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$15 million to drive medical research to the next level

The Australian Government is investing more than $15 million in 19 innovative research projects that will drive better health care through the National Health and Medical Research Council (NHMRC) Development Grant scheme.

The Hon Greg Hunt MP
Former Minister for Health and Aged Care

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The Morrison Government is investing more than $15 million in 19 nnovative research projects that will drive better health care through the National Health and Medical Research Council (NHMRC) Development Grant scheme.

The grants will support researchers undertaking health and medical research within Australia at the proof-of-concept stage whose projects show potential for a commercial outcome within a foreseeable timeframe.

Minister for Health and Aged Care, Greg Hunt, said the funding would support the continued development of innovative products, processes, procedures and services and contribute to better health care in the future.

“Australia continues to be at the forefront of medical research and these projects have the potential to increase not only our understanding of diseases, but to also revolutionise their treatment,” Minister Hunt said.

“From the development of drugs to improve immunotherapy to methods to enhance the treatment of pancreatic cancers, these projects have the potential to significantly improve patient outcomes.”

“Our Government continues to provide unprecedented support to health and medical research, as we back our best and brightest researchers to transform today’s ideas into breakthrough treatments for the patients of tomorrow.”

Grants included in this announcement will advance the development of a range of health and medical innovations, including:

  • A device that allows clinicians to assess a patient’s lung function so they can plan radiotherapy to minimise side effects and evaluate suitability for surgery.
  • A new form of RNA-based treatment for patients with liver cancer.
  • A compound that can prevent scarring caused by chemotherapy in pancreatic cancer patients which limits the effectiveness of subsequent rounds of treatment.
  • A new device to open blocked coronary arteries (angioplasty) that targets drug delivery to the surface of a re-narrowed blood vessel, for safer and more effective treatment of vascular disease.
  • A new, low-energy laser that rescues the light-sensitive film at the back of the eye to preserve central vision and prevent complete blindness from retinitis pigmentosa.
  • A highly active antimalarial drug class with a known mechanism of action and the prerequisites to advance to human clinical trials.

NHMRC CEO Professor Anne Kelso said it was exciting to see these innovations making progress along the path to patient care.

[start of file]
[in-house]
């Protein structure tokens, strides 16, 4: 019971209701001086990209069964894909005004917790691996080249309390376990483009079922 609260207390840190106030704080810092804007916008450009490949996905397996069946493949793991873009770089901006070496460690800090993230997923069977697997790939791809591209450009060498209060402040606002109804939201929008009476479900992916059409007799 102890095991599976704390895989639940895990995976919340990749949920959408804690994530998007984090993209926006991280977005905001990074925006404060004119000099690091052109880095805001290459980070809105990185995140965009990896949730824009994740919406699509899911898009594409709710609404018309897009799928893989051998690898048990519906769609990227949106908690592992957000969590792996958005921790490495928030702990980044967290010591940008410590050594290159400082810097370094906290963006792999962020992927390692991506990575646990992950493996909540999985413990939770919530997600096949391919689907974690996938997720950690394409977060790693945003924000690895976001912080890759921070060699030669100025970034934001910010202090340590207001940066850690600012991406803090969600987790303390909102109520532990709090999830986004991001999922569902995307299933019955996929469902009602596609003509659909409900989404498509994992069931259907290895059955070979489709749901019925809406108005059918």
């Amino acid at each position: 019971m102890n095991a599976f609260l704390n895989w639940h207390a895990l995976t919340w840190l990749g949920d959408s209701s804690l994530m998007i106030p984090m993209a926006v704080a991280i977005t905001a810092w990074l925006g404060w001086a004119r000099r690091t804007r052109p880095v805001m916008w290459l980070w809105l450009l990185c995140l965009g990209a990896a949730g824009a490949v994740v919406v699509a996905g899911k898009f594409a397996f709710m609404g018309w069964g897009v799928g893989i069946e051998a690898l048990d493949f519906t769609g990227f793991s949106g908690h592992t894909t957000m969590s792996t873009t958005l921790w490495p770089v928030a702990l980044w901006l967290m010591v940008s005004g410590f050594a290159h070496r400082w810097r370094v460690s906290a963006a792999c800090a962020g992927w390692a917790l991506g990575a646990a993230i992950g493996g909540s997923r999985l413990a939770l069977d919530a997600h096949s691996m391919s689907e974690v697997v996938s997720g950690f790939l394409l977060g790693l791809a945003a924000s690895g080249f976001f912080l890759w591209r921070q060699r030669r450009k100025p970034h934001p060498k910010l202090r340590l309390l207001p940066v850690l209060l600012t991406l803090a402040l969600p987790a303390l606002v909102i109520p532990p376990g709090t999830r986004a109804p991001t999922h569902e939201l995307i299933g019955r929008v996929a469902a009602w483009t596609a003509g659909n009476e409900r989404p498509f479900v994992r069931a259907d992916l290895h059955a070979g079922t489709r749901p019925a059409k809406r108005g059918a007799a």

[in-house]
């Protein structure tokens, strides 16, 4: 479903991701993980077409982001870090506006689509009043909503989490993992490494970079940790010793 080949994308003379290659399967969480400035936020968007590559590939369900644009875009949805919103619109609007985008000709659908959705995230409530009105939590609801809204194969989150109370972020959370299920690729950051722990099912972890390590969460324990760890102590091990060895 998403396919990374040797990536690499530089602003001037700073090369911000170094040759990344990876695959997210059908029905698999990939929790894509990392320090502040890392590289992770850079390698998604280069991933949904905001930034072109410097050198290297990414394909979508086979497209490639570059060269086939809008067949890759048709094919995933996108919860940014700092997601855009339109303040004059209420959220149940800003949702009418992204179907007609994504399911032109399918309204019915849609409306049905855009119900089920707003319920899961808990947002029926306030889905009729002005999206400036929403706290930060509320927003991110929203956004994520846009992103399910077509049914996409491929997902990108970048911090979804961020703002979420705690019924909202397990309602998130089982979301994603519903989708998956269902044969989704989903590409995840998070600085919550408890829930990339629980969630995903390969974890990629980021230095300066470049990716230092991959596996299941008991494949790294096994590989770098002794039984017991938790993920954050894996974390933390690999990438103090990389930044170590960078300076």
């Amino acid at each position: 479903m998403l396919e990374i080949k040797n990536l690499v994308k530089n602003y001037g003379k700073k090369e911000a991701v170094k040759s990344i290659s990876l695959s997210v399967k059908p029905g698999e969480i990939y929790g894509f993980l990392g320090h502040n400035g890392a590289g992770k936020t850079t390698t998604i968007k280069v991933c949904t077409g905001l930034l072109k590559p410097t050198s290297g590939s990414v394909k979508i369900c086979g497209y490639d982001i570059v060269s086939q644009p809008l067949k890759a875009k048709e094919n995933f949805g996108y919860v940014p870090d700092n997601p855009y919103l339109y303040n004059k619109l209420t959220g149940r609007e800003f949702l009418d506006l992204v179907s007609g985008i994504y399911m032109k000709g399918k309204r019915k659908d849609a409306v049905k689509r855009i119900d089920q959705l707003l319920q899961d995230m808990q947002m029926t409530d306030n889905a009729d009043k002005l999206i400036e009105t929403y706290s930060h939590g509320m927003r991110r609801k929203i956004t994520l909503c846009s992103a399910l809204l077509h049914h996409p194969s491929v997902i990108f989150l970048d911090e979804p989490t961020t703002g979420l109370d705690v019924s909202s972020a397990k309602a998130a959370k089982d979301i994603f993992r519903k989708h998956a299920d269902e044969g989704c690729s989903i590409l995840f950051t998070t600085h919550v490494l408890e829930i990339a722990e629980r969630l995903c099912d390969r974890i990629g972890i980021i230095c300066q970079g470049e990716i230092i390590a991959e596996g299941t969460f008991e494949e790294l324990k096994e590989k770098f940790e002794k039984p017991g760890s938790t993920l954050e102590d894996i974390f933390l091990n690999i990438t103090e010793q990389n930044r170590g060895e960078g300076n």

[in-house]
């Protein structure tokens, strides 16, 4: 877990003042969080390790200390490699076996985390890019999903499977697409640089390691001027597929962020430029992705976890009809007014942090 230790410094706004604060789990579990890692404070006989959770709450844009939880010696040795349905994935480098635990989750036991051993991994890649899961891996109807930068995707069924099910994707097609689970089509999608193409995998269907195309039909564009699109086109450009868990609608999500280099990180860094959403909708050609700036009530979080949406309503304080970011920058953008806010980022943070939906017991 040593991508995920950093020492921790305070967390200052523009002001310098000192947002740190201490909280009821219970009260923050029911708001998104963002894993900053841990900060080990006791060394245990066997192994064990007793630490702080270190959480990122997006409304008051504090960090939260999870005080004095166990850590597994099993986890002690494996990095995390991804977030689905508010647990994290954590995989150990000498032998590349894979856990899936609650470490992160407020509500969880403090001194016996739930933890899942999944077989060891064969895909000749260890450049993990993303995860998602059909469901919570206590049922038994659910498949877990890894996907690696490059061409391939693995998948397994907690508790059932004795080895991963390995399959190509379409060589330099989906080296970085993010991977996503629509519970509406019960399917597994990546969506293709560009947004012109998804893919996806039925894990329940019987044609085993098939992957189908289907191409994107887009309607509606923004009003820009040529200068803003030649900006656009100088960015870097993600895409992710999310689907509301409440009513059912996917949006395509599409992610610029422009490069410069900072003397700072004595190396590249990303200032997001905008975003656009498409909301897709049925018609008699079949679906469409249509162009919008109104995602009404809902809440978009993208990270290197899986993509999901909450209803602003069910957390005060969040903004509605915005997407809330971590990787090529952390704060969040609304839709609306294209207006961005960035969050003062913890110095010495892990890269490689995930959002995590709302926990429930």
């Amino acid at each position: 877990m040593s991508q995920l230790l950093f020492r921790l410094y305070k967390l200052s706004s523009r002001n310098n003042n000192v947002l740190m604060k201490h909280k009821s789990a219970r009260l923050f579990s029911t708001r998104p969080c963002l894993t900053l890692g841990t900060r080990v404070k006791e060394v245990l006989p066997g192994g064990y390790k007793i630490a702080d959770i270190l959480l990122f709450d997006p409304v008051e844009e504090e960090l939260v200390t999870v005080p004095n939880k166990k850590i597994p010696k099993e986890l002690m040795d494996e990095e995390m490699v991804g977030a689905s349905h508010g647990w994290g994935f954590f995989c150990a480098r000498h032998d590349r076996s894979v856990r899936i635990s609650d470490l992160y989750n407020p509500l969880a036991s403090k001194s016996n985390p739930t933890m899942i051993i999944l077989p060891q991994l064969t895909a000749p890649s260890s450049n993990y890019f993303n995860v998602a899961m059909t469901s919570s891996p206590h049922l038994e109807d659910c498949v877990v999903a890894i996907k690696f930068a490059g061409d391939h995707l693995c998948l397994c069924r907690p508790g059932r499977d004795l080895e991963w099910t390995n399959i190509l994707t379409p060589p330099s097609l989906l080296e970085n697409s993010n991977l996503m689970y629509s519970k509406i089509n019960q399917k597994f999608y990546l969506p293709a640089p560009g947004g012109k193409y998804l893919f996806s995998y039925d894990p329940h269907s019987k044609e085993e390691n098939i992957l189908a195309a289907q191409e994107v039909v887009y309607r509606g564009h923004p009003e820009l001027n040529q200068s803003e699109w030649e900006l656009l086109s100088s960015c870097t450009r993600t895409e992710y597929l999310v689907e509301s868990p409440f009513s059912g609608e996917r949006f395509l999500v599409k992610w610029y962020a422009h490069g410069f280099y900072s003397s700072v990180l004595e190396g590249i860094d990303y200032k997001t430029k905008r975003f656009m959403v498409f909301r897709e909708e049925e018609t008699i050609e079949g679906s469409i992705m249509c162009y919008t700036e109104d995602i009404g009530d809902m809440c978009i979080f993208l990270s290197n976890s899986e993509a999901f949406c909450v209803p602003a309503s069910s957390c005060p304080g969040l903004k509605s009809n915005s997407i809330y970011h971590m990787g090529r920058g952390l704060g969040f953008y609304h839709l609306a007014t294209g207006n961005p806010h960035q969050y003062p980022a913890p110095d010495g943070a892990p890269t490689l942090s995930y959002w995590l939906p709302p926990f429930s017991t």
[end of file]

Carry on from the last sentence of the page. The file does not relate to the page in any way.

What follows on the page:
“We know that commercial development of medical technologies can be challenging. These grants fill a critical gap in that pathway by supporting research teams to obtain the proof-of-concept data needed to attract a commercial partner,” Professor Kelso said.



Chief Investigators

Administering Institution


A First-In-Class Tumour Matrix Targeting Approach to Enhance Chemotherapy in Pancreatic Cancer

Assoc Prof Thomas Cox

University of New South Wales


Development of a Novel Photo-Angioplasty Device for the Treatment of Occlusive Peripheral Vascular Disease

Assoc Prof Anthony Dear

Monash University


Preventing reperfusion injury in stroke with an acutely dosed NK1R antagonist prodrug

Prof Jonathan Baell

Monash University


Building Synthetic DNA Controls for Oxford Nanopore Sequencing.

Assoc Prof Timothy Mercer

The University of Queensland


Developing HCK inhibitor drugs to improve immunotherapy

Prof Matthias Ernst

La Trobe University


Targeting metabolism to correct fatty liver disease

Assoc Prof Kyle Hoehn

University of New South Wales


Lung Ventilation Imaging: A new device to protect the lungs for cancer treatment

Prof Ricky O'Brien

University of Sydney


Development of a non-invasive mucosal integrity diagnostic and ingestible capsule sampling tool targeting IBD gut health.

Dr Valerie Wasinger

University of New South Wales


Developing a first-in-class therapeutic for chronic visceral pain using venom derived peptides

Prof Stuart Brierley

Flinders University


Retinal Implant with Closed-loop, Multichannel Stimulation to Improve Visual Acuity

Assoc Prof Hamish Meffin

University of Melbourne


Targeting the Achilles’ heel of multi-drug resistant Neisseria gonorrhoea with drugs that disrupt metal homeostasis

Prof Mark von Itzstein

Griffith University


A novel RNA-based therapeutic for liver cancer

Prof Peter Leedman

University of Western Australia


Rescuing cone photoreceptors in retinitis pigmentosa with laser-delivered photobiomodulation

Prof Robert Casson

The University of Adelaide


Development of a novel topical serine protease inhibitor for tissue repair and inflammatory skin disease

Assoc Prof Mark Fear

University of Western Australia


Development of a potent and fast acting antimalarial that is orally efficacious in vivo

Dr Brad Sleebs

The Walter and Eliza Hall Institute


Developing FXIIa inhibitors as next-generation anticoagulants

Prof David Craik

The University of Queensland


Development of a novel blood test that accurately predicts response to checkpoint therapy in cancer patients

Prof Barbara Fazekas de St Groth

University of Sydney


Novel long-acting and orally delivered conotoxin-based peptides with both analgesic efficacy and disease modifying potential.

Dr Richard Clark

The University of Queensland


c-FIND: Diagnosis of infections in minutes

Prof Marc Pellegrini

The Walter and Eliza Hall Institute








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